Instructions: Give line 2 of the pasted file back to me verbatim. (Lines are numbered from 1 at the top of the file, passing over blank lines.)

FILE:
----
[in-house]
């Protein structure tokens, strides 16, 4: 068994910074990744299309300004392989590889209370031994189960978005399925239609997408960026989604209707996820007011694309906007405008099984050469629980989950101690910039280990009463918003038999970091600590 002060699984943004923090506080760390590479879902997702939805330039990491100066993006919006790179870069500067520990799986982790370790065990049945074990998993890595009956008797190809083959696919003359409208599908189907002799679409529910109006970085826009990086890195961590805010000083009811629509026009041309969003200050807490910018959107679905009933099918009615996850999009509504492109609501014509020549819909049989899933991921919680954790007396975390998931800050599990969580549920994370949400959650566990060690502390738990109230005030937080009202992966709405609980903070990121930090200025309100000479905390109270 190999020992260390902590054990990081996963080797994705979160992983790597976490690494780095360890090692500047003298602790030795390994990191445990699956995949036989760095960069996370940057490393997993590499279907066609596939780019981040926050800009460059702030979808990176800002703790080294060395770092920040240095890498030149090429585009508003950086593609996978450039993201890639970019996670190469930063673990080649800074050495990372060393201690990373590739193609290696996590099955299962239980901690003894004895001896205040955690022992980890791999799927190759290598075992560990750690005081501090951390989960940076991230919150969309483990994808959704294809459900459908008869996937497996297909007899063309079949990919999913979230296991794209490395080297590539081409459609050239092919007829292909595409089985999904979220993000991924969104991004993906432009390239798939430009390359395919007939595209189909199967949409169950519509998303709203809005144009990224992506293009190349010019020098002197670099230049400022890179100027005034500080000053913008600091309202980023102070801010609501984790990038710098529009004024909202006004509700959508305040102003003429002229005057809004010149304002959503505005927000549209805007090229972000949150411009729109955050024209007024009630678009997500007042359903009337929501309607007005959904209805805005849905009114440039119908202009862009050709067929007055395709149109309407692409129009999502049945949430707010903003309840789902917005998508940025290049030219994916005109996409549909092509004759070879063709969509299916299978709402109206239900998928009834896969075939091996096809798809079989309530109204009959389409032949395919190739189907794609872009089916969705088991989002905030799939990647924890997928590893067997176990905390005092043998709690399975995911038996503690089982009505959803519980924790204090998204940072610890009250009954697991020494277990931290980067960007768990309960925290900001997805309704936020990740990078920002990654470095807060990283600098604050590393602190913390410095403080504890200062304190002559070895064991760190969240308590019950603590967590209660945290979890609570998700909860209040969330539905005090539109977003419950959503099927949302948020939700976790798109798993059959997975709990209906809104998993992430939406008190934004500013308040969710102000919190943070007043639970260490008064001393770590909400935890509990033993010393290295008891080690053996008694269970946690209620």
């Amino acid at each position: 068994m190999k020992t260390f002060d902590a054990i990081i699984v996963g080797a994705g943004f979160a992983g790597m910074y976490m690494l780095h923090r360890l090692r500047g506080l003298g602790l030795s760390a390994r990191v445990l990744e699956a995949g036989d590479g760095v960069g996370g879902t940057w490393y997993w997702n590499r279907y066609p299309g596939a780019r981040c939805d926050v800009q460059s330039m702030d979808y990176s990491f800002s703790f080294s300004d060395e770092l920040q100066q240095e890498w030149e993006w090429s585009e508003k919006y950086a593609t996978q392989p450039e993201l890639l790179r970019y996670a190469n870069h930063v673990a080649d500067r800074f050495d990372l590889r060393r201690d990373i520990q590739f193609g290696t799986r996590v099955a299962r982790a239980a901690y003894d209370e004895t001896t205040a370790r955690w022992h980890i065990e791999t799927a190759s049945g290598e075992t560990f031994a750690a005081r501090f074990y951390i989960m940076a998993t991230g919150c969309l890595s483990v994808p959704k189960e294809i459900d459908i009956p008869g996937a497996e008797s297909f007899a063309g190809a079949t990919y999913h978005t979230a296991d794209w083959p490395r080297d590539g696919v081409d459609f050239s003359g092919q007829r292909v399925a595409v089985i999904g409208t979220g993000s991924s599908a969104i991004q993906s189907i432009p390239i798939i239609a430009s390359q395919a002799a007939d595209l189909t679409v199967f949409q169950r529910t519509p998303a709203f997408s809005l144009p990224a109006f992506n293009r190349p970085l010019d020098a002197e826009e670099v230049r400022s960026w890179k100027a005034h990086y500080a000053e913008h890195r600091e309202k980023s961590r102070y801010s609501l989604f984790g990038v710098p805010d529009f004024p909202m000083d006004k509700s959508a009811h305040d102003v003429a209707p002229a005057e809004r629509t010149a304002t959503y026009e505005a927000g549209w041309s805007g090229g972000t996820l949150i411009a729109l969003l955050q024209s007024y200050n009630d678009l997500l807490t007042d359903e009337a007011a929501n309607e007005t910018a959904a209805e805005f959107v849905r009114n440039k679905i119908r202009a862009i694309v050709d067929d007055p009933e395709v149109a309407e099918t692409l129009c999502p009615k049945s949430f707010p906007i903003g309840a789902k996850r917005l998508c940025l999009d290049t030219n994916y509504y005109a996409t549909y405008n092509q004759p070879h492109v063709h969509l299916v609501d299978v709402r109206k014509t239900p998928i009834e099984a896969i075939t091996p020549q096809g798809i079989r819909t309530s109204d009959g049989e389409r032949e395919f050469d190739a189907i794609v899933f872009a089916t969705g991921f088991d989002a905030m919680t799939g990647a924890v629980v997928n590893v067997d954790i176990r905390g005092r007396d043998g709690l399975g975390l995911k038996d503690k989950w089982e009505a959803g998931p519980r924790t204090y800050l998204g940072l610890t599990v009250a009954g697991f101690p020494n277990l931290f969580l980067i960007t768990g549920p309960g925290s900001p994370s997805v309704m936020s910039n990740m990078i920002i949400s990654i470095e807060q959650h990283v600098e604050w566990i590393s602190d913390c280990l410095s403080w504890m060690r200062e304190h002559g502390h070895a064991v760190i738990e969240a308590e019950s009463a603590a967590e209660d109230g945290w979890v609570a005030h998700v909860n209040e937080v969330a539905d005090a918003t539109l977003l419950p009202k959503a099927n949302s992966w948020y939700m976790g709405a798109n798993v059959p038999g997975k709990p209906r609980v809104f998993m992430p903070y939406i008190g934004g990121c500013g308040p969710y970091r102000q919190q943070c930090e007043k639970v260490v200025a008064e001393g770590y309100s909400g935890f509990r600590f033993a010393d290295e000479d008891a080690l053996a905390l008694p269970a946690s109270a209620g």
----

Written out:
């Protein structure tokens, strides 16, 4: 068994910074990744299309300004392989590889209370031994189960978005399925239609997408960026989604209707996820007011694309906007405008099984050469629980989950101690910039280990009463918003038999970091600590 002060699984943004923090506080760390590479879902997702939805330039990491100066993006919006790179870069500067520990799986982790370790065990049945074990998993890595009956008797190809083959696919003359409208599908189907002799679409529910109006970085826009990086890195961590805010000083009811629509026009041309969003200050807490910018959107679905009933099918009615996850999009509504492109609501014509020549819909049989899933991921919680954790007396975390998931800050599990969580549920994370949400959650566990060690502390738990109230005030937080009202992966709405609980903070990121930090200025309100000479905390109270 190999020992260390902590054990990081996963080797994705979160992983790597976490690494780095360890090692500047003298602790030795390994990191445990699956995949036989760095960069996370940057490393997993590499279907066609596939780019981040926050800009460059702030979808990176800002703790080294060395770092920040240095890498030149090429585009508003950086593609996978450039993201890639970019996670190469930063673990080649800074050495990372060393201690990373590739193609290696996590099955299962239980901690003894004895001896205040955690022992980890791999799927190759290598075992560990750690005081501090951390989960940076991230919150969309483990994808959704294809459900459908008869996937497996297909007899063309079949990919999913979230296991794209490395080297590539081409459609050239092919007829292909595409089985999904979220993000991924969104991004993906432009390239798939430009390359395919007939595209189909199967949409169950519509998303709203809005144009990224992506293009190349010019020098002197670099230049400022890179100027005034500080000053913008600091309202980023102070801010609501984790990038710098529009004024909202006004509700959508305040102003003429002229005057809004010149304002959503505005927000549209805007090229972000949150411009729109955050024209007024009630678009997500007042359903009337929501309607007005959904209805805005849905009114440039119908202009862009050709067929007055395709149109309407692409129009999502049945949430707010903003309840789902917005998508940025290049030219994916005109996409549909092509004759070879063709969509299916299978709402109206239900998928009834896969075939091996096809798809079989309530109204009959389409032949395919190739189907794609872009089916969705088991989002905030799939990647924890997928590893067997176990905390005092043998709690399975995911038996503690089982009505959803519980924790204090998204940072610890009250009954697991020494277990931290980067960007768990309960925290900001997805309704936020990740990078920002990654470095807060990283600098604050590393602190913390410095403080504890200062304190002559070895064991760190969240308590019950603590967590209660945290979890609570998700909860209040969330539905005090539109977003419950959503099927949302948020939700976790798109798993059959997975709990209906809104998993992430939406008190934004500013308040969710102000919190943070007043639970260490008064001393770590909400935890509990033993010393290295008891080690053996008694269970946690209620």